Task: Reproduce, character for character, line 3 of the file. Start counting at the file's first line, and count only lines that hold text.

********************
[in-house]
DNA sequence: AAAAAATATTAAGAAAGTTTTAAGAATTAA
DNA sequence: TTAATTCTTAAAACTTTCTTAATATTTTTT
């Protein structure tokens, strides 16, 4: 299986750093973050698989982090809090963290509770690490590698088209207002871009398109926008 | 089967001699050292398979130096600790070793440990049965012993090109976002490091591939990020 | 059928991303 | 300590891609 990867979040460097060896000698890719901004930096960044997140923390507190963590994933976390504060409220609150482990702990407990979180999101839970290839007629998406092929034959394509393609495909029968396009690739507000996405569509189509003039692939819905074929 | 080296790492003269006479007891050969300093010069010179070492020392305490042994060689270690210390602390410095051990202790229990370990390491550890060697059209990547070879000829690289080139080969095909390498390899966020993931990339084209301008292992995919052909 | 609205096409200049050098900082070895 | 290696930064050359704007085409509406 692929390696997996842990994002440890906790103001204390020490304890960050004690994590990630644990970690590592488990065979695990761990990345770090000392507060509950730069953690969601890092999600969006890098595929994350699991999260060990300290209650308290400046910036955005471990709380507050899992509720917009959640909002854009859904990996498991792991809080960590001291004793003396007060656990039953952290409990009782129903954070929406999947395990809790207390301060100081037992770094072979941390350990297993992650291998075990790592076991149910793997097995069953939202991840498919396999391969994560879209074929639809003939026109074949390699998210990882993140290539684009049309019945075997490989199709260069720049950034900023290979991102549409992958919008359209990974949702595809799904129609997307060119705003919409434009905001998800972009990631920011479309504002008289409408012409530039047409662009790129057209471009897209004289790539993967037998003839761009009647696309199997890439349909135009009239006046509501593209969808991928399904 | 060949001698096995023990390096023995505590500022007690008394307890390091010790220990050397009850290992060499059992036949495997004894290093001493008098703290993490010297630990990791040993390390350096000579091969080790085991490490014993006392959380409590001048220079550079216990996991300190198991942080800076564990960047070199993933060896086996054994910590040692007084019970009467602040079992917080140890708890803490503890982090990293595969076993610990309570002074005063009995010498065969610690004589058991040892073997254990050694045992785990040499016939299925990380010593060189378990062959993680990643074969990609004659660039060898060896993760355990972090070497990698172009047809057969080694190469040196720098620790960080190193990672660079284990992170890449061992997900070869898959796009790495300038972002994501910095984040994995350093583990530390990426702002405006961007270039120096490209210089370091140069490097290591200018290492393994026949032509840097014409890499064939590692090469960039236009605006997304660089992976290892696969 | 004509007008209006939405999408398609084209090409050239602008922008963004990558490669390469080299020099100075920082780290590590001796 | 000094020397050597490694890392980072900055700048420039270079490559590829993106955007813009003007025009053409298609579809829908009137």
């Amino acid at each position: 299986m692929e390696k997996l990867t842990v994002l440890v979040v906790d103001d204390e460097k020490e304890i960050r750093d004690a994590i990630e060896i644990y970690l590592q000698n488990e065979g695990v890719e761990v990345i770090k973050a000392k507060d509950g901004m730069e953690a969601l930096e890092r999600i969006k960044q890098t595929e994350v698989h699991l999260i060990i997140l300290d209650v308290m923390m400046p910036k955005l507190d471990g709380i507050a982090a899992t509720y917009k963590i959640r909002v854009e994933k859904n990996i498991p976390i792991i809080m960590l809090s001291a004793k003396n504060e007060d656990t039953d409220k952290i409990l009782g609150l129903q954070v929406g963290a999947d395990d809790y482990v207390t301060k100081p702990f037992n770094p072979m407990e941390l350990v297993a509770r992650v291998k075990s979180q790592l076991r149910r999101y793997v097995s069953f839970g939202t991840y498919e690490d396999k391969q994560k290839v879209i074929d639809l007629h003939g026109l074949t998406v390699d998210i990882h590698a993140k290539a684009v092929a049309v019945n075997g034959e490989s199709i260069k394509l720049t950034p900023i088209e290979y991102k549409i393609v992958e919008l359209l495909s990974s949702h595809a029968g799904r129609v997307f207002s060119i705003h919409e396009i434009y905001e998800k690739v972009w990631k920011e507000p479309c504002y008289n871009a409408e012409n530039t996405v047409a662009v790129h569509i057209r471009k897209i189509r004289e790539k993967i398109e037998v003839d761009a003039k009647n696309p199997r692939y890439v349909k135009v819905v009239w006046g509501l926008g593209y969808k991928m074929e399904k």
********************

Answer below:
DNA sequence: TTAATTCTTAAAACTTTCTTAATATTTTTT